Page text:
Availability – the changing role of business continuity

Keeping systems running despite whatever life might throw at them is a significant challenge.

Business continuity covers the processes, people skills and technology involved in helping businesses survive issues, from IT problems like lost files through to large-scale disasters that affect thousands.

However, can new approaches make availability into something we take for granted? And should we be asking the same questions we currently do around business continuity and data?

How we got to here

Continuity has attracted more attention this year due to the impact of security issues like ransomware and businesses getting media attention during incidents. Even with the best IT planning and preparation, incidents can lead to downtime and frustration for customers.

>See also: Avoiding an outage disaster: continuous availability

For example, BA’s data centre issues this year have led to flights being grounded on several occasions, while ransomware attacks on retail firms, NHS Trusts and logistics companies alike all led to serious disruption too.

Being prepared for these issues should therefore be in the best interests of every business. Traditionally, business continuity has broken down into two disciplines: availability and disaster recovery.

Availability planning is dedicated to helping services survive any incident, while disaster recovery (DR) focuses on getting systems back up and running as fast as possible after an event.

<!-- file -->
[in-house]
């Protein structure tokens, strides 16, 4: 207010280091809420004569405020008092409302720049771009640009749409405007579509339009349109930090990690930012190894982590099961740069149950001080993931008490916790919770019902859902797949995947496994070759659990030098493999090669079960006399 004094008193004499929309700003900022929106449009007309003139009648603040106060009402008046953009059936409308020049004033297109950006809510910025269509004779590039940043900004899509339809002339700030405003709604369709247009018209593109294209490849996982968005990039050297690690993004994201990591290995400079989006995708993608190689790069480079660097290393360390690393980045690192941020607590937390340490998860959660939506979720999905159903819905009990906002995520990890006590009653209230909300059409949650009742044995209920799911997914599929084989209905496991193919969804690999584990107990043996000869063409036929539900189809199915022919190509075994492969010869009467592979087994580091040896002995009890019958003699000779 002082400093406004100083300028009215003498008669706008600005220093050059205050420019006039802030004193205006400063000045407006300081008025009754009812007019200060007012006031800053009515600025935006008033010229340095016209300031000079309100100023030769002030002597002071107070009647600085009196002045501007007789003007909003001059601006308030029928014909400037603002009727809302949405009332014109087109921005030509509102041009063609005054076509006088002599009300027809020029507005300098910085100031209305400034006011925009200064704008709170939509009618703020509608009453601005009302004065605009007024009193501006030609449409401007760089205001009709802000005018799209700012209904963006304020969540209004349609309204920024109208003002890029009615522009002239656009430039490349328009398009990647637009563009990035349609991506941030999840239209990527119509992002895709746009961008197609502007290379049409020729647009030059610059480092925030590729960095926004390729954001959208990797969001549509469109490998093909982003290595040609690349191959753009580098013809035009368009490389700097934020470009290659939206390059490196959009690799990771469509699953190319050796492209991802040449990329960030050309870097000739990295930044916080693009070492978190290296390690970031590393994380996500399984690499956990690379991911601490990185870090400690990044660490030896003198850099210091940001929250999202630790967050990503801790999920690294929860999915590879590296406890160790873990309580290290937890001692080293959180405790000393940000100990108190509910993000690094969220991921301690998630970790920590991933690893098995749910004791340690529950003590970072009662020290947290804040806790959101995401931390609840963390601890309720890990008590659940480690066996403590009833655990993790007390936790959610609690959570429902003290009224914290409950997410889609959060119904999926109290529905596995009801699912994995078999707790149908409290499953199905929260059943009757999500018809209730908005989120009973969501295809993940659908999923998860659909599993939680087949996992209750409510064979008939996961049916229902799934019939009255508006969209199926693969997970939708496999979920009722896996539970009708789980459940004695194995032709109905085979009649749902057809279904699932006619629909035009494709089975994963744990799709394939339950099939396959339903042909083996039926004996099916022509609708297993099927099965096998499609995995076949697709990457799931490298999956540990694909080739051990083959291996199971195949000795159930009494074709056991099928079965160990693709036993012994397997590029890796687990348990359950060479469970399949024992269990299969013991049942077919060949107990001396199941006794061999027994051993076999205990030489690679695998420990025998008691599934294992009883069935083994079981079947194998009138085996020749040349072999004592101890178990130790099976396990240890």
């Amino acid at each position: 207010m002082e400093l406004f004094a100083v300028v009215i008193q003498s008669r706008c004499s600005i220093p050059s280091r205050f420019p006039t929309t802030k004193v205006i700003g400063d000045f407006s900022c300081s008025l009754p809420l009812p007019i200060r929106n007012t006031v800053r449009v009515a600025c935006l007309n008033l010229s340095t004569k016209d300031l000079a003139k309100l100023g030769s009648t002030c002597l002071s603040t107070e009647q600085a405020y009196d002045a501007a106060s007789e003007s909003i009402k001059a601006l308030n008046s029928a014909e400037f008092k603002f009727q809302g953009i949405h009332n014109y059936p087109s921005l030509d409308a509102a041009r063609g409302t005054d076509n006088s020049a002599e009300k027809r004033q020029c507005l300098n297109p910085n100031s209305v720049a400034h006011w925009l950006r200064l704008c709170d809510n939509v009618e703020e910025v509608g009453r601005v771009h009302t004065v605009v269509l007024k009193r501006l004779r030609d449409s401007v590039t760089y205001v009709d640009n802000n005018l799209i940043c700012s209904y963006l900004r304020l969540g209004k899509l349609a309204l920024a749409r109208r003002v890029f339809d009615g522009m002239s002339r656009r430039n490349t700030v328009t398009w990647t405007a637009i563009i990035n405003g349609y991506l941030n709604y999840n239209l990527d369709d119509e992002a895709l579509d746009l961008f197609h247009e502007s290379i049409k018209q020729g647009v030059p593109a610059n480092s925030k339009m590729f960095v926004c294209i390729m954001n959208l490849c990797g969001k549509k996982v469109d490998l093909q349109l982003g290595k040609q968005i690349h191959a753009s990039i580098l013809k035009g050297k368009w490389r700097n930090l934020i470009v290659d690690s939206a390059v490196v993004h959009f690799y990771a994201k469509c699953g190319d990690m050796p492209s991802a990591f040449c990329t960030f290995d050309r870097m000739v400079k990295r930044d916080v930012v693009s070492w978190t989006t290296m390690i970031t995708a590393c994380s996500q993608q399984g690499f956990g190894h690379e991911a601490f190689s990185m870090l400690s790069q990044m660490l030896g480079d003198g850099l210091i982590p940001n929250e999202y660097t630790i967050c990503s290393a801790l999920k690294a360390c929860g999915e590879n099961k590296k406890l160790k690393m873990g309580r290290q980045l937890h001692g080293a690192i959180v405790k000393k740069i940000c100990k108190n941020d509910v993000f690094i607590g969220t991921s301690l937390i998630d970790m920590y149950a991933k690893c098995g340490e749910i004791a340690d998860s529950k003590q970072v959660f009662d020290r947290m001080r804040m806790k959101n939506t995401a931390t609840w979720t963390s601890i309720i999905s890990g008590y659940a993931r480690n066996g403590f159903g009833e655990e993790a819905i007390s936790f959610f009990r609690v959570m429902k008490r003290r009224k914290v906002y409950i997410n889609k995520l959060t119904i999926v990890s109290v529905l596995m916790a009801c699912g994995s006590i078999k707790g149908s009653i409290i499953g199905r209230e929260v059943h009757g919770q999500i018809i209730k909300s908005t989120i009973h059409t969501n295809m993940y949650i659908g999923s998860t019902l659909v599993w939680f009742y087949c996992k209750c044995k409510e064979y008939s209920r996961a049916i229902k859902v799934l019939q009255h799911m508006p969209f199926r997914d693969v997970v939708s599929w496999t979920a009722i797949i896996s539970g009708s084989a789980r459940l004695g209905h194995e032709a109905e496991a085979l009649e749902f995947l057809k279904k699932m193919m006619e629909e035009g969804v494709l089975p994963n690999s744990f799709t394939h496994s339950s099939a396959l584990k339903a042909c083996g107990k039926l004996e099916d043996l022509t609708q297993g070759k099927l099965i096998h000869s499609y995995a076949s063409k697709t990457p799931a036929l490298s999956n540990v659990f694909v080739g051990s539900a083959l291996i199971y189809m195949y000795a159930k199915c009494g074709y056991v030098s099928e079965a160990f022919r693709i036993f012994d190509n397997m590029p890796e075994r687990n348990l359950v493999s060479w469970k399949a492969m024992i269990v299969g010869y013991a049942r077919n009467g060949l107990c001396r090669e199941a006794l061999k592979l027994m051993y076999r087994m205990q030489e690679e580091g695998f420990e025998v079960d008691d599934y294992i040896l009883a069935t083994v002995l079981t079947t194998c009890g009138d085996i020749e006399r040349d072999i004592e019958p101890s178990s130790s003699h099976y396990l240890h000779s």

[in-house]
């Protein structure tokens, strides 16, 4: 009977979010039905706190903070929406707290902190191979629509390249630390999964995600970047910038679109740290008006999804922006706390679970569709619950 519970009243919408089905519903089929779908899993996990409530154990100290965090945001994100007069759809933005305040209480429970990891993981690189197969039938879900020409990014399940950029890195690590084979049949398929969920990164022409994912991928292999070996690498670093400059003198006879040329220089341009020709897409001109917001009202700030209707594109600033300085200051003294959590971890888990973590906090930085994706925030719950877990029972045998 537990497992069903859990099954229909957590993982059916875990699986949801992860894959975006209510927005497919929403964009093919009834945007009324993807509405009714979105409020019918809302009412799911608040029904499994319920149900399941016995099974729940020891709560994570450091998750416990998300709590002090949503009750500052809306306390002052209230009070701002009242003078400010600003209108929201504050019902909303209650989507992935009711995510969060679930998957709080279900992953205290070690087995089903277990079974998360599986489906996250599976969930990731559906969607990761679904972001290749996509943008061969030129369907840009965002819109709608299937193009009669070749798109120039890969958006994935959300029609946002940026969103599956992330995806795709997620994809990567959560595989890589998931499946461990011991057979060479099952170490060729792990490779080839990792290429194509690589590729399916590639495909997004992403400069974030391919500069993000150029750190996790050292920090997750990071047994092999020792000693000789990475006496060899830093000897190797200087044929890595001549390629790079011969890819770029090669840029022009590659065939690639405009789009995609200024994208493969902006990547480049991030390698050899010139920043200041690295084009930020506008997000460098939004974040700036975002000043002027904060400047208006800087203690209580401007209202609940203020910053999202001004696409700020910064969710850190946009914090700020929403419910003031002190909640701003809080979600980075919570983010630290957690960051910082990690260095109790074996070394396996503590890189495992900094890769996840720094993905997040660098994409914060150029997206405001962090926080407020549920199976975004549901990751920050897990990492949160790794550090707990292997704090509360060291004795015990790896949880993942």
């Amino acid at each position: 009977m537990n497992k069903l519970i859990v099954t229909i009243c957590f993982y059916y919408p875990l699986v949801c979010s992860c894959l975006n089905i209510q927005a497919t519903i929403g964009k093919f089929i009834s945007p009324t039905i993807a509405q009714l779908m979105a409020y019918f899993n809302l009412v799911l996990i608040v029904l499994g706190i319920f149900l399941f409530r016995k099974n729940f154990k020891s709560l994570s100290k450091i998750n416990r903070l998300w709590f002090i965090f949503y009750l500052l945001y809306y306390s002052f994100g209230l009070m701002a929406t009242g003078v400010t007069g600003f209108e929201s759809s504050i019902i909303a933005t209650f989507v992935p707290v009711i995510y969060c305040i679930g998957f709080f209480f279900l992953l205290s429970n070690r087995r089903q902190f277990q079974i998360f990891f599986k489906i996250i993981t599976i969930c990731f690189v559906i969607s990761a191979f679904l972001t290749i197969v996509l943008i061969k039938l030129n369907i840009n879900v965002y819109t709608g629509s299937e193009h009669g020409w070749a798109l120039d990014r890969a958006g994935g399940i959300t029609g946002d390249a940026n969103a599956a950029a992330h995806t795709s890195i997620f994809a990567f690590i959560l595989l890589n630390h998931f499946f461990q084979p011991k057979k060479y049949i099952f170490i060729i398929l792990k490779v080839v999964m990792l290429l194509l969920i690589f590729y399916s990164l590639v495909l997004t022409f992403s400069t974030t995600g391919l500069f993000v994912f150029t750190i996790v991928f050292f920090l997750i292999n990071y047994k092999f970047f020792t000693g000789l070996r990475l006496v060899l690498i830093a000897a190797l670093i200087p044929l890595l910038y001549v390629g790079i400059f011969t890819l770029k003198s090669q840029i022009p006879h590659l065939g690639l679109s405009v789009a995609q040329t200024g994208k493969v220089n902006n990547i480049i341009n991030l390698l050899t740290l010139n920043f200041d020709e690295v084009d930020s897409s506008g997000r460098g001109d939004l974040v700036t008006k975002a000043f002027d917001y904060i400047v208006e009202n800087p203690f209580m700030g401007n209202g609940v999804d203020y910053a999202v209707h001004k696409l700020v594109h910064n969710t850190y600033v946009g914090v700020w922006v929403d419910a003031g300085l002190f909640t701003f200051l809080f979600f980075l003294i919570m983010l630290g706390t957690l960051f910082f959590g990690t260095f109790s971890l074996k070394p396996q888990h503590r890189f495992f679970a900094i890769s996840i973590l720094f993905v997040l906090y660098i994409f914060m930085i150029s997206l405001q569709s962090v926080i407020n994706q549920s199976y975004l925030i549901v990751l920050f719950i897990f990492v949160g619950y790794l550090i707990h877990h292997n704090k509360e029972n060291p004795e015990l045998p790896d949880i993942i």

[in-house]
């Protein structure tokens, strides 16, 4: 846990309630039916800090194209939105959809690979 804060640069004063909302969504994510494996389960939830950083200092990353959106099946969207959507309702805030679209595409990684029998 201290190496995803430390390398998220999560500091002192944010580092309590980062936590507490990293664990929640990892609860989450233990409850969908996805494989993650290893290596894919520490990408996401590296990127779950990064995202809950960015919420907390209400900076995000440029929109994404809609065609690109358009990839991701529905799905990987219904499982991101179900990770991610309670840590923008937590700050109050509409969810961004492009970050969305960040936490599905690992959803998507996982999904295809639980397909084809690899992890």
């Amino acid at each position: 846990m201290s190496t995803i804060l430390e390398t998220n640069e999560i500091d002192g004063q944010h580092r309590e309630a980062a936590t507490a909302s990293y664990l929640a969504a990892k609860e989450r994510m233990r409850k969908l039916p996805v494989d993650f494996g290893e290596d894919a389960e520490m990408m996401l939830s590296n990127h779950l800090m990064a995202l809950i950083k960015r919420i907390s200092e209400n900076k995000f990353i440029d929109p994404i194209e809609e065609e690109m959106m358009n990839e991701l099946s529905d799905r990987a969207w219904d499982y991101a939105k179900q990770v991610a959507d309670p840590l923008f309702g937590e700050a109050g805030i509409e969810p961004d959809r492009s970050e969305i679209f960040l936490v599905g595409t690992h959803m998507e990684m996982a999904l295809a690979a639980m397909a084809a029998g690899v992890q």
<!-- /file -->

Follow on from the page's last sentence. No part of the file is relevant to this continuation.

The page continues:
For most businesses, availability was incredibly expensive to achieve, requiring multiple data centres and hardware systems to be in place. This meant that the number of enterprises that could afford true continuous availability was low.

While banks, utility providers and national security organisations would invest in keeping their systems able to run come what may, other organisations looked at how to detect and recover swiftly.

Even this could get expensive quickly. First, the cost of recovery to hardware could require significant additional cost, while the time to get back up and running from tape was also high. Secondly, the recovery process itself could be a difficult one.

>See also: Disaster recovery: what will you do when the lights go out?

According to the most recent DR Benchmark report, around a quarter of organisations don’t test their DR processes at all, while 65 percent of organisations don’t successfully complete their own test recoveries.

This adds up to a lot of organisations that either don’t know how much at risk their data is, or are not able to successfully complete their DR processes. However, we can make that data available and useful in new ways today.

Taking a different path

Technologies like virtualisation and cloud have developed that have made big impacts on DR planning and recovery. Rather than needing specific hardware set-ups and precise mirroring of existing IT assets, companies could use virtualised instances to recover faster and at less cost. However, these approaches still need testing and tending to get right.

Instead, we should look again at the concept of availability around applications and the data they use. How can we change our approach to how systems run in the first place, so that problems just don’t affect us? Can we make our systems more resilient rather than focusing on faster recovery?

>See also: How understanding risk is making data safer

This requires a mindset change for how applications are designed and supported. Rather than the centralised model for how systems are put together, how can we spread these applications more widely?

Rather than looking at making the central individual elements more resilient, how can we make our services run through any problem, no matter whether it affects a single machine or a whole data centre?